I saw *Ionesco Suite* at BAM on 1/24/19. It's an assembly of five plays by Eugène Ionesco: *Jack, or The Submission,* *Delirium For Two,* *The Bald Soprano,* *The Lesson,* and *Conversation and French Speech Exercises*. The assembly was done by director Emmanuel Demarcy-Mota and the seven actors in the cast.
Richard and I saw *The Bald Soprano* and *The Lesson* at the Théâtre de la Huchette in Paris on our honeymoon (*The Bald Soprano* has been playing at that theater continuously since 1957, a world record). We also saw Ionesco's *Rhinoceros* at BAM in 2012 done by the same company as *Ionesco Suite,* the Théâtre de la Ville.
I think of Ionesco as being loud and manic, so it was intriguing to have the show start in silence, with the seven actors haltingly walking onstage and looking at the audience with a mixture of bewilderment and menace. The first scene appeared to be a birthday party, with Sarah Barbasnikoff playing the mother berating the birthday boy, Walter N'Guyen. Hilarious. They played a married couple in the next scene, which had a wonderful Freduian quality to it.
Ionesco is a master of the absurd, but the director and actors grounded the absurdity to make it dramatic and not simply baffling. We, as the audience, might not have understood what was going on, but the actors did.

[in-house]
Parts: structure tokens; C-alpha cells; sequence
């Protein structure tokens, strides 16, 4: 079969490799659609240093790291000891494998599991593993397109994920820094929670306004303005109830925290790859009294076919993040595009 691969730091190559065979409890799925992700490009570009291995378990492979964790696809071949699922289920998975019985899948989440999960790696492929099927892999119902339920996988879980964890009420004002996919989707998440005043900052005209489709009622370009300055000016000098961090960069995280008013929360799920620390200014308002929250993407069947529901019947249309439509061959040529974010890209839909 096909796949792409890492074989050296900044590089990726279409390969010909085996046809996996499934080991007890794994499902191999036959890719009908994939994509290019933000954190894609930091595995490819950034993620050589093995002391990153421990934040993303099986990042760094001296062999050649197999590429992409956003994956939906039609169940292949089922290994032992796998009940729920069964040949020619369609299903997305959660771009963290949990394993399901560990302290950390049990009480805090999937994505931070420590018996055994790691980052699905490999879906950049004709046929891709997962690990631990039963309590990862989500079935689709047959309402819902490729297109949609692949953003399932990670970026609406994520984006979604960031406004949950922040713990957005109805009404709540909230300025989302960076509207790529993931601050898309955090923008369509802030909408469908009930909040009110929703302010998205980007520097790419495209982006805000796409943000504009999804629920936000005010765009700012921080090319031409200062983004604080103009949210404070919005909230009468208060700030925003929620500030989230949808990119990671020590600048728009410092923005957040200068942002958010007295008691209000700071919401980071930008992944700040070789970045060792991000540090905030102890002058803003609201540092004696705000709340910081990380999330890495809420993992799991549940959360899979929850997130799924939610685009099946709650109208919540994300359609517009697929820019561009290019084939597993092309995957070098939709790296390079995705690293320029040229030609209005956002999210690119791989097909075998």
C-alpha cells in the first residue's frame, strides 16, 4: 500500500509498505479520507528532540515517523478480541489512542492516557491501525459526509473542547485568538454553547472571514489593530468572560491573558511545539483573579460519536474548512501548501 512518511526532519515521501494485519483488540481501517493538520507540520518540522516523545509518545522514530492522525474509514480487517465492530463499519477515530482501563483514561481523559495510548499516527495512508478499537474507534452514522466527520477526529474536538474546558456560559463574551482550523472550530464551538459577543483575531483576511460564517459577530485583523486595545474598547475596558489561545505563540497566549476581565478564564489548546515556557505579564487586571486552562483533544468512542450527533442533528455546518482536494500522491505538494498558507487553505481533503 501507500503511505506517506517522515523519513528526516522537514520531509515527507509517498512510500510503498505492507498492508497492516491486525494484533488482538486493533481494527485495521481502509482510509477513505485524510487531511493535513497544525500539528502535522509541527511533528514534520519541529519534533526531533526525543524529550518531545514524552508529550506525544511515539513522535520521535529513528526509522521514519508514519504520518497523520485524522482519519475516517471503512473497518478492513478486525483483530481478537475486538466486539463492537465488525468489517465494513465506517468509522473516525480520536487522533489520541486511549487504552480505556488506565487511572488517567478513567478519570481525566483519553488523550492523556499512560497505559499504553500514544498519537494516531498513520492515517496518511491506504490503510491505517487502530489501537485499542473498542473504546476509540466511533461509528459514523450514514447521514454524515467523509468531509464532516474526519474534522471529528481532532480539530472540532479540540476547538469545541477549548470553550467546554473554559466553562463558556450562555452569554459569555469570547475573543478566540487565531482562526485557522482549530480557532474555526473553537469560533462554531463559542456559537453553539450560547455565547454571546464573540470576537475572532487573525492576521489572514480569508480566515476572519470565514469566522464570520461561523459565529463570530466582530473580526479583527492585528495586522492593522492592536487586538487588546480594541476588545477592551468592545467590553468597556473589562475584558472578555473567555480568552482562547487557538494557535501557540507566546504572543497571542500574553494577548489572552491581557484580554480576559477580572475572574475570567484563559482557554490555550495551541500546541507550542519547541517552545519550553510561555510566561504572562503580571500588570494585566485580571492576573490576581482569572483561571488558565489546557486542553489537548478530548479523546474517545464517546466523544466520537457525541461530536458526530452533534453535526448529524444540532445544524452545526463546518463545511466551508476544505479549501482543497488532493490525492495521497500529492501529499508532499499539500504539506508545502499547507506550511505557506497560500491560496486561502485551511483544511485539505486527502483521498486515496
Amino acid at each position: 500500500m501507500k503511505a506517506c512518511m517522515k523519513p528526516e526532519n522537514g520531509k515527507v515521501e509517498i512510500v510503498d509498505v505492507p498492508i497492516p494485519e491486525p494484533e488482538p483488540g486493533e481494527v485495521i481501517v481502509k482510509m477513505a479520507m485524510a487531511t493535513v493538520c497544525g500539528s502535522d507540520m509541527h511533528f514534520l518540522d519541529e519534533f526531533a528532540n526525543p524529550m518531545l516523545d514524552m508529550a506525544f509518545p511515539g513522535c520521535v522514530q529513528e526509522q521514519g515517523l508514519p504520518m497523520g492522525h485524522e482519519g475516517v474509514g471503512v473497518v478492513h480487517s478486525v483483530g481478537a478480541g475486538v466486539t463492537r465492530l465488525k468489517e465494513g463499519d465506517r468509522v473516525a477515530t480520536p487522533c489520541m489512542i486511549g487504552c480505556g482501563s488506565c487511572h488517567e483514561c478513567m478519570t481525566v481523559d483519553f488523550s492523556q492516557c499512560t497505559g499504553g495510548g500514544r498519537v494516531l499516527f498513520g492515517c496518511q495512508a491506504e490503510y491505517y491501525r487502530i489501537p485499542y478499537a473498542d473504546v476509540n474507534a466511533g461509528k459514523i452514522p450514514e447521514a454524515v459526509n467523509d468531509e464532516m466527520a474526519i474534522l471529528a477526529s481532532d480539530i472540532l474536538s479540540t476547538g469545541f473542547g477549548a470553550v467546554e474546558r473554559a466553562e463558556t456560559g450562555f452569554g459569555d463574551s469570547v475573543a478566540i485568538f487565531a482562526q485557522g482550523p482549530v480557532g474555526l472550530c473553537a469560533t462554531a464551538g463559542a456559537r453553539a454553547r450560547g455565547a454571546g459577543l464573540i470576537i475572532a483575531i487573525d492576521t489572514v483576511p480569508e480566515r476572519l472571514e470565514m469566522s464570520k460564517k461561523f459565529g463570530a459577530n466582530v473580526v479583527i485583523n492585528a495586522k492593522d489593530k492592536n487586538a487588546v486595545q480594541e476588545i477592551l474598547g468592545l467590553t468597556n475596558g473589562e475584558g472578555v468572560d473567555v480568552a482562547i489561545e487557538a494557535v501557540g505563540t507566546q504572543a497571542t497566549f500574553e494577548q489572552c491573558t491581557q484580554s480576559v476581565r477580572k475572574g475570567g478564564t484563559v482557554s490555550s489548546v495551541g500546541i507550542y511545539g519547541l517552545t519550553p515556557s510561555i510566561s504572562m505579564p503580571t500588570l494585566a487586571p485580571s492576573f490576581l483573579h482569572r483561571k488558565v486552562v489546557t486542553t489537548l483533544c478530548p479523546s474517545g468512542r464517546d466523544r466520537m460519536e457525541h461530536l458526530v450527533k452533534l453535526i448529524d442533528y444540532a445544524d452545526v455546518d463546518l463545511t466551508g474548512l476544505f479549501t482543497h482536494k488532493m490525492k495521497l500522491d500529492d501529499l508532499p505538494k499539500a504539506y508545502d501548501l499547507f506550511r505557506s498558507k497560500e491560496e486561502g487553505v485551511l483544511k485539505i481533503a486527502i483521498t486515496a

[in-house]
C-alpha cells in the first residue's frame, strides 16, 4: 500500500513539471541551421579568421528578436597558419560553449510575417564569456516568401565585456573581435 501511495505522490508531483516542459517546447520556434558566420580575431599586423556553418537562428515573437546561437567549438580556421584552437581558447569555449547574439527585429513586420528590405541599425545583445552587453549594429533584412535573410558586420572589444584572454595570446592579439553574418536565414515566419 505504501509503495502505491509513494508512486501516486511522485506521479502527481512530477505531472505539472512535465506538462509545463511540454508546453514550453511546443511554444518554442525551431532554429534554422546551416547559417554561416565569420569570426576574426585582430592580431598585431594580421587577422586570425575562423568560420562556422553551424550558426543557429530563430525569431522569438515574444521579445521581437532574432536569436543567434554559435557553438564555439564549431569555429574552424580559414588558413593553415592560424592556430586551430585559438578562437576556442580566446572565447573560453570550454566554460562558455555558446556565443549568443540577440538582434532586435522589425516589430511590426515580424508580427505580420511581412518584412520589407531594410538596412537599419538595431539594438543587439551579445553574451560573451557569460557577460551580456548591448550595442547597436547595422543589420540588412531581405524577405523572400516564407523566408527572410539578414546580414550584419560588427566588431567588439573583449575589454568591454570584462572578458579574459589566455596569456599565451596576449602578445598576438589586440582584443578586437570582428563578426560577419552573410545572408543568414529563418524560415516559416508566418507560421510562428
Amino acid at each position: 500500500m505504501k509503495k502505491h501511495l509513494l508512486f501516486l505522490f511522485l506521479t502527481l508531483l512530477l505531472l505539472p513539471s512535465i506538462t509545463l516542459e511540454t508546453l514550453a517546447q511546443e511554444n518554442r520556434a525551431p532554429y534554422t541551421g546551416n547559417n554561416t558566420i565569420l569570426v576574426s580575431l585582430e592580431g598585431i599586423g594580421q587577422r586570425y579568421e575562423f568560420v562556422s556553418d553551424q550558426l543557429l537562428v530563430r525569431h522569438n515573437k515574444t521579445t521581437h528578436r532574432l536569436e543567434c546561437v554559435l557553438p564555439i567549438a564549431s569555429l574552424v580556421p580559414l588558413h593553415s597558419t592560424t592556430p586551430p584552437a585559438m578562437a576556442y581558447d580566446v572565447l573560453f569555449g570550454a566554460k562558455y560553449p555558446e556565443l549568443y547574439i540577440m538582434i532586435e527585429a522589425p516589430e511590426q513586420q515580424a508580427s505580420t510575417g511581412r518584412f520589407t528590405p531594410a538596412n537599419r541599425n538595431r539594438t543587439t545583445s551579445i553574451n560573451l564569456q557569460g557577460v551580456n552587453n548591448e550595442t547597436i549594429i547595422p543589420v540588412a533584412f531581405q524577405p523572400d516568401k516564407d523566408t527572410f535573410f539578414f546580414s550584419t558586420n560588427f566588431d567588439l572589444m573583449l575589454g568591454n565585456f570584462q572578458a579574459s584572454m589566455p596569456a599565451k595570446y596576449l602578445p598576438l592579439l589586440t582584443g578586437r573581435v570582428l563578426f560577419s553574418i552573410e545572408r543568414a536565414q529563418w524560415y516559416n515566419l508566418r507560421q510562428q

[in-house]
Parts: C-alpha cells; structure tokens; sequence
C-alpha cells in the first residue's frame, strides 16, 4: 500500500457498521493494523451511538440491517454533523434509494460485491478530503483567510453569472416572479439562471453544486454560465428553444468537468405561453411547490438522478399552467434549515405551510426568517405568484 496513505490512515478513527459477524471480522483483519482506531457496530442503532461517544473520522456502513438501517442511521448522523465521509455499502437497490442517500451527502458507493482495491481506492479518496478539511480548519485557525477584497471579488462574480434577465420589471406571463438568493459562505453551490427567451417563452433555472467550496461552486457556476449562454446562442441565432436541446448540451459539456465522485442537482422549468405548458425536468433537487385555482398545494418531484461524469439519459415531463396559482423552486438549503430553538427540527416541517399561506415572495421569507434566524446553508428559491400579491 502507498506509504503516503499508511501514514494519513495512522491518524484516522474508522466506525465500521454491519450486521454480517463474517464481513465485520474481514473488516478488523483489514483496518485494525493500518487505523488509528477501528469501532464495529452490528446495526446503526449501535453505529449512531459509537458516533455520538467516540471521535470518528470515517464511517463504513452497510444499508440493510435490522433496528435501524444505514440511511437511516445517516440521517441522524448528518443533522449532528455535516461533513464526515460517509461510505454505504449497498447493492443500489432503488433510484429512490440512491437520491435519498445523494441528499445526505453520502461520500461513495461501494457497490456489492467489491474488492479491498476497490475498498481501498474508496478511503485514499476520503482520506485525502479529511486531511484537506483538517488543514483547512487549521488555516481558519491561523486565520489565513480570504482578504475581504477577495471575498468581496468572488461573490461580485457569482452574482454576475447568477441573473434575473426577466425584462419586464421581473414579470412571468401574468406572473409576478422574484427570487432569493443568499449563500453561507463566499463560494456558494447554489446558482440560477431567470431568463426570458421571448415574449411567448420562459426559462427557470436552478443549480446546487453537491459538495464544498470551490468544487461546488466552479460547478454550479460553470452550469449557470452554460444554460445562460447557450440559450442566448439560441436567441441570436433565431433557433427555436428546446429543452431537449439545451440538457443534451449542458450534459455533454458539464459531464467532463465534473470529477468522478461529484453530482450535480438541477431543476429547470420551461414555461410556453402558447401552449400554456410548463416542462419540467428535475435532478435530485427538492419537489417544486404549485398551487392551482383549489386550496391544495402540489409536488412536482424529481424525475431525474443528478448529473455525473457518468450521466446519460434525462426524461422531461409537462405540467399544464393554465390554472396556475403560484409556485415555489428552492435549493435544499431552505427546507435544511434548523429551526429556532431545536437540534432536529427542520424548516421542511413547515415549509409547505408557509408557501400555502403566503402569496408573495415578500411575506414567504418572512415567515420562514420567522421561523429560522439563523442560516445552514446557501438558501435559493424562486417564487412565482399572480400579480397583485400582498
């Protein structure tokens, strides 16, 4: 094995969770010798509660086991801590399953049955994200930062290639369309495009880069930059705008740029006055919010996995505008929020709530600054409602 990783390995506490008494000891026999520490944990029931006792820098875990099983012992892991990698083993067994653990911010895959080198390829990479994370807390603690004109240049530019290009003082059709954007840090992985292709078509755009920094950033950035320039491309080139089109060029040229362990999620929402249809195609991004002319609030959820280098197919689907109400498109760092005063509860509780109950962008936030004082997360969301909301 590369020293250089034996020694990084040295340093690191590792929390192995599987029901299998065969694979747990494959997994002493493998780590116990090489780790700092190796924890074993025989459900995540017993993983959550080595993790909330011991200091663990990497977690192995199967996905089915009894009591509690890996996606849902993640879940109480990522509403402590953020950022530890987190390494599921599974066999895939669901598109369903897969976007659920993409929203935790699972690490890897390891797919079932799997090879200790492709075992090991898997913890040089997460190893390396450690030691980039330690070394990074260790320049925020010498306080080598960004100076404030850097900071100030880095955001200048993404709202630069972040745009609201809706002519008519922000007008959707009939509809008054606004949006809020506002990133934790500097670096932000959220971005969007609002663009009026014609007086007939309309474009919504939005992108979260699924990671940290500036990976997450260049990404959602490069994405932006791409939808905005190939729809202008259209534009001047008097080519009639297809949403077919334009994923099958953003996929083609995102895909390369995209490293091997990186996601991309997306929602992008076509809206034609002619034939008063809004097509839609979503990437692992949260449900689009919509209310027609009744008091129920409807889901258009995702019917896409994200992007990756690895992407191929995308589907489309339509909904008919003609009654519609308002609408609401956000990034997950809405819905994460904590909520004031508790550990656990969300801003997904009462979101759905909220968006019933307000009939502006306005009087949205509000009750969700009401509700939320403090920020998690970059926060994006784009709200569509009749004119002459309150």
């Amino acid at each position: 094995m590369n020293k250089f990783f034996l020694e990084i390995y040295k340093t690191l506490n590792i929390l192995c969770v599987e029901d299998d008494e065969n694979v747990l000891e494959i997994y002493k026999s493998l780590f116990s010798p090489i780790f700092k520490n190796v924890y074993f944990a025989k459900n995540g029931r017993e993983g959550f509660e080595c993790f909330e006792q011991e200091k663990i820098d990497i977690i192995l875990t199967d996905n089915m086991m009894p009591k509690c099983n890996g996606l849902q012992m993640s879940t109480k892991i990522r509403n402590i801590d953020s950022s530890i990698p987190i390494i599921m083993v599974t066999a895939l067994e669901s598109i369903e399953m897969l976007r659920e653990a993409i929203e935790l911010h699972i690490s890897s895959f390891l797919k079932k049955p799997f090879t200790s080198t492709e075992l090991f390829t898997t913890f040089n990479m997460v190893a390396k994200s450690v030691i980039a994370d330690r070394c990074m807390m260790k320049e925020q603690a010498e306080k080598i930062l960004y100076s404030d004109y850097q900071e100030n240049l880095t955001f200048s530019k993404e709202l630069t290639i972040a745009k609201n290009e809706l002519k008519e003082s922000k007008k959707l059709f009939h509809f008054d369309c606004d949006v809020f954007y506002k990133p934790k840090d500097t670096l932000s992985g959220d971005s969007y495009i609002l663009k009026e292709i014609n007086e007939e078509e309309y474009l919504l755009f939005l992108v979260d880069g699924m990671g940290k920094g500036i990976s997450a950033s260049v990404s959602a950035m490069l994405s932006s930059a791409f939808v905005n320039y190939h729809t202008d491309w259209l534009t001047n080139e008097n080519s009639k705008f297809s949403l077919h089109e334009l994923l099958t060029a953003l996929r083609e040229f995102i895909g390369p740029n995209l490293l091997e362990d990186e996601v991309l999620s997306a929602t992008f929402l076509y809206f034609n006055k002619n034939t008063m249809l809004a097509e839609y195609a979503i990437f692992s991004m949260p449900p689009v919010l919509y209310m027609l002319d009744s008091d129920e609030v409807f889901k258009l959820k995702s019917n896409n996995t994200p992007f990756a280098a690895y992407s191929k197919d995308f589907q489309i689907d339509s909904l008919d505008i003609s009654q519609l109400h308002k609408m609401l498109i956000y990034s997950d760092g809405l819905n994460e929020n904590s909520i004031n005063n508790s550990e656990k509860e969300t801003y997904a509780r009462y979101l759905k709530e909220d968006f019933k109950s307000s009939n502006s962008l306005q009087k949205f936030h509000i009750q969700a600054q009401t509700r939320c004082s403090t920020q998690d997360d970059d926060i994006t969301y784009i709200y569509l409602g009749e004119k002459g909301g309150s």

The show had a lot of music, for a play - - this often bothers me, but it was an integral part of the experience in this show, it really worked. The music was written by Jefferson Lembeye and Walter N'Guyen, who was also one of the actors in the ensemble. And they did something I don't think I'd seen before: they used different font sizes with the projected translations. It was a cute touch.
I know it's coarse to say this, but I loved that the show was only 80 minutes long. I'd enjoy seeing this company (or any company) do something similar with Shakespeare or Chekhov. Leave out the boring parts, just give me the drama and the flair.
[photo by Ed Lefkowicz, courtesy of the BAM Press Office]